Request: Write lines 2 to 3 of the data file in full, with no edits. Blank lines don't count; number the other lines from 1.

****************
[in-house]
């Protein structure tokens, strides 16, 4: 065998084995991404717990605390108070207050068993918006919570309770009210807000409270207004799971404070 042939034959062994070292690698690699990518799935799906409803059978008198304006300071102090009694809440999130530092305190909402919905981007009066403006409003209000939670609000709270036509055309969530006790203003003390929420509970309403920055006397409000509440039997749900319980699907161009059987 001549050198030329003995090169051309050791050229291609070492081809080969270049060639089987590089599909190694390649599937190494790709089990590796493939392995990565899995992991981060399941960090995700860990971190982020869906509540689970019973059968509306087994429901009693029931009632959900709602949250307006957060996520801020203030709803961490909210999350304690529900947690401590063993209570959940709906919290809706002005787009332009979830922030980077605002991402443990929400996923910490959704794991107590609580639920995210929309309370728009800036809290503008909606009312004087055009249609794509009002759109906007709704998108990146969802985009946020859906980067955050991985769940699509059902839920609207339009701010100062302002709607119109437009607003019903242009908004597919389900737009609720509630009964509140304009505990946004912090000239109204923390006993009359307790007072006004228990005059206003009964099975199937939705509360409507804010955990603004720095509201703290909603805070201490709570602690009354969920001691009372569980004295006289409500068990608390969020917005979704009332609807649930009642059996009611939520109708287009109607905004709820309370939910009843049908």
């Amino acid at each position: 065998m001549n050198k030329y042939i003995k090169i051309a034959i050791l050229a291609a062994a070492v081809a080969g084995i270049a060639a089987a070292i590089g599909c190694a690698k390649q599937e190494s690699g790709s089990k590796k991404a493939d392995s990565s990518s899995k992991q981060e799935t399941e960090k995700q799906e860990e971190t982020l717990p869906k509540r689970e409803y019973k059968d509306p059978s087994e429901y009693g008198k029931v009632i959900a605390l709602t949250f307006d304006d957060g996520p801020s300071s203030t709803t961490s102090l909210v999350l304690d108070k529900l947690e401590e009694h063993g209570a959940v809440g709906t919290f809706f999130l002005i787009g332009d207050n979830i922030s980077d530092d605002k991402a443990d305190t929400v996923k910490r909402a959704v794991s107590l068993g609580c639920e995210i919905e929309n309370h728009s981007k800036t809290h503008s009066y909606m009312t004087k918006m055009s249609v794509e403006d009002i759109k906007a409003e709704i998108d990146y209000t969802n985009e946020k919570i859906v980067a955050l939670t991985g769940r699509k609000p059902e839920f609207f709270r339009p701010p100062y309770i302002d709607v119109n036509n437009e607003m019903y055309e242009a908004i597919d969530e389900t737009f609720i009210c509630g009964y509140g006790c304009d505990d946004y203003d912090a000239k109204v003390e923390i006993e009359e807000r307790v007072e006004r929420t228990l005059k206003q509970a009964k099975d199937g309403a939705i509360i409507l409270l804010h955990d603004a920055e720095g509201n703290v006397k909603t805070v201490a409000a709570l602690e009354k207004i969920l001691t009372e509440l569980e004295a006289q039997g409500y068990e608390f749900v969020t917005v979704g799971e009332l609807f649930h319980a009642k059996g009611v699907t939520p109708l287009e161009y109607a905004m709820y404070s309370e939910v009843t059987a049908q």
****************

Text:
């Protein structure tokens, strides 16, 4: 065998084995991404717990605390108070207050068993918006919570309770009210807000409270207004799971404070 042939034959062994070292690698690699990518799935799906409803059978008198304006300071102090009694809440999130530092305190909402919905981007009066403006409003209000939670609000709270036509055309969530006790203003003390929420509970309403920055006397409000509440039997749900319980699907161009059987 001549050198030329003995090169051309050791050229291609070492081809080969270049060639089987590089599909190694390649599937190494790709089990590796493939392995990565899995992991981060399941960090995700860990971190982020869906509540689970019973059968509306087994429901009693029931009632959900709602949250307006957060996520801020203030709803961490909210999350304690529900947690401590063993209570959940709906919290809706002005787009332009979830922030980077605002991402443990929400996923910490959704794991107590609580639920995210929309309370728009800036809290503008909606009312004087055009249609794509009002759109906007709704998108990146969802985009946020859906980067955050991985769940699509059902839920609207339009701010100062302002709607119109437009607003019903242009908004597919389900737009609720509630009964509140304009505990946004912090000239109204923390006993009359307790007072006004228990005059206003009964099975199937939705509360409507804010955990603004720095509201703290909603805070201490709570602690009354969920001691009372569980004295006289409500068990608390969020917005979704009332609807649930009642059996009611939520109708287009109607905004709820309370939910009843049908």
């Amino acid at each position: 065998m001549n050198k030329y042939i003995k090169i051309a034959i050791l050229a291609a062994a070492v081809a080969g084995i270049a060639a089987a070292i590089g599909c190694a690698k390649q599937e190494s690699g790709s089990k590796k991404a493939d392995s990565s990518s899995k992991q981060e799935t399941e960090k995700q799906e860990e971190t982020l717990p869906k509540r689970e409803y019973k059968d509306p059978s087994e429901y009693g008198k029931v009632i959900a605390l709602t949250f307006d304006d957060g996520p801020s300071s203030t709803t961490s102090l909210v999350l304690d108070k529900l947690e401590e009694h063993g209570a959940v809440g709906t919290f809706f999130l002005i787009g332009d207050n979830i922030s980077d530092d605002k991402a443990d305190t929400v996923k910490r909402a959704v794991s107590l068993g609580c639920e995210i919905e929309n309370h728009s981007k800036t809290h503008s009066y909606m009312t004087k918006m055009s249609v794509e403006d009002i759109k906007a409003e709704i998108d990146y209000t969802n985009e946020k919570i859906v980067a955050l939670t991985g769940r699509k609000p059902e839920f609207f709270r339009p701010p100062y309770i302002d709607v119109n036509n437009e607003m019903y055309e242009a908004i597919d969530e389900t737009f609720i009210c509630g009964y509140g006790c304009d505990d946004y203003d912090a000239k109204v003390e923390i006993e009359e807000r307790v007072e006004r929420t228990l005059k206003q509970a009964k099975d199937g309403a939705i509360i409507l409270l804010h955990d603004a920055e720095g509201n703290v006397k909603t805070v201490a409000a709570l602690e009354k207004i969920l001691t009372e509440l569980e004295a006289q039997g409500y068990e608390f749900v969020t917005v979704g799971e009332l609807f649930h319980a009642k059996g009611v699907t939520p109708l287009e161009y109607a905004m709820y404070s309370e939910v009843t059987a049908q």